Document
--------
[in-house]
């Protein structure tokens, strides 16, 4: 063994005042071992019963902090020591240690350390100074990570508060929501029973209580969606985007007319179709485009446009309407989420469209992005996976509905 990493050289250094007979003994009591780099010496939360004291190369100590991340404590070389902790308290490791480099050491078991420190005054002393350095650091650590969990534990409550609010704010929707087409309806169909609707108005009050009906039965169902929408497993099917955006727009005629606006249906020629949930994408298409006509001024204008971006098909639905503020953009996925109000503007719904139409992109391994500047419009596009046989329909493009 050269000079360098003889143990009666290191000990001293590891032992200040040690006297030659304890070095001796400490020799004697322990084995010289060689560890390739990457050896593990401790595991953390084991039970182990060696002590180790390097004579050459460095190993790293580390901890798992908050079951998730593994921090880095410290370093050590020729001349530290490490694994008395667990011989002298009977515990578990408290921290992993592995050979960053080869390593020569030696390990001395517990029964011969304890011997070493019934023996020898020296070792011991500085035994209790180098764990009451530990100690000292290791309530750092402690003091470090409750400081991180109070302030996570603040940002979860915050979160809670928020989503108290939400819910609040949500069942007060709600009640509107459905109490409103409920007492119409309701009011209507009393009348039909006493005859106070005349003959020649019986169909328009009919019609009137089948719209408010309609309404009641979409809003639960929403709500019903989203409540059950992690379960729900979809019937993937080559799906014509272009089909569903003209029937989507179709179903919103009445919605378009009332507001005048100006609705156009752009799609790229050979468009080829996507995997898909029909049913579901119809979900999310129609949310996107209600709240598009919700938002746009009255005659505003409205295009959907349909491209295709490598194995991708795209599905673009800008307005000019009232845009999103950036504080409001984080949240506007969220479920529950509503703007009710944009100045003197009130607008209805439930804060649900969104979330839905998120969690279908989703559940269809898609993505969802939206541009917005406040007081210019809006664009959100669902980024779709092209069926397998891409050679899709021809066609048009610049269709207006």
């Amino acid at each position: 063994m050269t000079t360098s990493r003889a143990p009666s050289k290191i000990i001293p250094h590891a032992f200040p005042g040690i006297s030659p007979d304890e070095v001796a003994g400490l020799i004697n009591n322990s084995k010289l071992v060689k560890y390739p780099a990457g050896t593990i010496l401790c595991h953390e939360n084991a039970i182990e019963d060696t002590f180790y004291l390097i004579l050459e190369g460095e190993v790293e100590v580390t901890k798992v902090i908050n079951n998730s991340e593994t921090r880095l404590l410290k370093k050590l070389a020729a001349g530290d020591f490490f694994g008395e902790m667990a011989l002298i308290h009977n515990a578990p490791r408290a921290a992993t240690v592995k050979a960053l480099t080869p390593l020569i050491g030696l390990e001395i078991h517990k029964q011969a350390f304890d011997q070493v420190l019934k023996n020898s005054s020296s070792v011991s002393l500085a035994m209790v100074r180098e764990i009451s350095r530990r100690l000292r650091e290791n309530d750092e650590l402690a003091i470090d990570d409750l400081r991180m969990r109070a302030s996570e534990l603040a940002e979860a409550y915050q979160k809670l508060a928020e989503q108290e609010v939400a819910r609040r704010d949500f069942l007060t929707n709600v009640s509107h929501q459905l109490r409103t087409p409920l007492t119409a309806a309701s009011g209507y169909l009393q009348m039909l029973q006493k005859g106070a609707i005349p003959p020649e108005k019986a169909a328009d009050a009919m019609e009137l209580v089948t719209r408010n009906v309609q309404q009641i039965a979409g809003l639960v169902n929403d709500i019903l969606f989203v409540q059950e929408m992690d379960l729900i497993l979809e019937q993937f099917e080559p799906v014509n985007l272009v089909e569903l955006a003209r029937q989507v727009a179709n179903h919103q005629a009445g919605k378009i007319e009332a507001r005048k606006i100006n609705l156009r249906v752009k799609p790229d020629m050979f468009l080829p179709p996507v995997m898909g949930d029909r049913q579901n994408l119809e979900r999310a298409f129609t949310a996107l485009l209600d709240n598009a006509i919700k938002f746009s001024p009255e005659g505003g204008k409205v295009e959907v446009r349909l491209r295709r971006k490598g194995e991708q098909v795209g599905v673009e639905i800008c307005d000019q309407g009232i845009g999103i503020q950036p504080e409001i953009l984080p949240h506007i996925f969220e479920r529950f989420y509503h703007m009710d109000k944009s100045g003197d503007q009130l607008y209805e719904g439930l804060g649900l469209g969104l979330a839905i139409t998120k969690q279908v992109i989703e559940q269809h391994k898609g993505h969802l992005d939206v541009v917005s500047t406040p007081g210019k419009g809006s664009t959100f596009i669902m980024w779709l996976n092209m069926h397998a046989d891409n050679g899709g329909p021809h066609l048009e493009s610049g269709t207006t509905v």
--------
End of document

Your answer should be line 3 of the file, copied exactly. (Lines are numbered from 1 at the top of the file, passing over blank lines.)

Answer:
């Amino acid at each position: 063994m050269t000079t360098s990493r003889a143990p009666s050289k290191i000990i001293p250094h590891a032992f200040p005042g040690i006297s030659p007979d304890e070095v001796a003994g400490l020799i004697n009591n322990s084995k010289l071992v060689k560890y390739p780099a990457g050896t593990i010496l401790c595991h953390e939360n084991a039970i182990e019963d060696t002590f180790y004291l390097i004579l050459e190369g460095e190993v790293e100590v580390t901890k798992v902090i908050n079951n998730s991340e593994t921090r880095l404590l410290k370093k050590l070389a020729a001349g530290d020591f490490f694994g008395e902790m667990a011989l002298i308290h009977n515990a578990p490791r408290a921290a992993t240690v592995k050979a960053l480099t080869p390593l020569i050491g030696l390990e001395i078991h517990k029964q011969a350390f304890d011997q070493v420190l019934k023996n020898s005054s020296s070792v011991s002393l500085a035994m209790v100074r180098e764990i009451s350095r530990r100690l000292r650091e290791n309530d750092e650590l402690a003091i470090d990570d409750l400081r991180m969990r109070a302030s996570e534990l603040a940002e979860a409550y915050q979160k809670l508060a928020e989503q108290e609010v939400a819910r609040r704010d949500f069942l007060t929707n709600v009640s509107h929501q459905l109490r409103t087409p409920l007492t119409a309806a309701s009011g209507y169909l009393q009348m039909l029973q006493k005859g106070a609707i005349p003959p020649e108005k019986a169909a328009d009050a009919m019609e009137l209580v089948t719209r408010n009906v309609q309404q009641i039965a979409g809003l639960v169902n929403d709500i019903l969606f989203v409540q059950e929408m992690d379960l729900i497993l979809e019937q993937f099917e080559p799906v014509n985007l272009v089909e569903l955006a003209r029937q989507v727009a179709n179903h919103q005629a009445g919605k378009i007319e009332a507001r005048k606006i100006n609705l156009r249906v752009k799609p790229d020629m050979f468009l080829p179709p996507v995997m898909g949930d029909r049913q579901n994408l119809e979900r999310a298409f129609t949310a996107l485009l209600d709240n598009a006509i919700k938002f746009s001024p009255e005659g505003g204008k409205v295009e959907v446009r349909l491209r295709r971006k490598g194995e991708q098909v795209g599905v673009e639905i800008c307005d000019q309407g009232i845009g999103i503020q950036p504080e409001i953009l984080p949240h506007i996925f969220e479920r529950f989420y509503h703007m009710d109000k944009s100045g003197d503007q009130l607008y209805e719904g439930l804060g649900l469209g969104l979330a839905i139409t998120k969690q279908v992109i989703e559940q269809h391994k898609g993505h969802l992005d939206v541009v917005s500047t406040p007081g210019k419009g809006s664009t959100f596009i669902m980024w779709l996976n092209m069926h397998a046989d891409n050679g899709g329909p021809h066609l048009e493009s610049g269709t207006t509905v």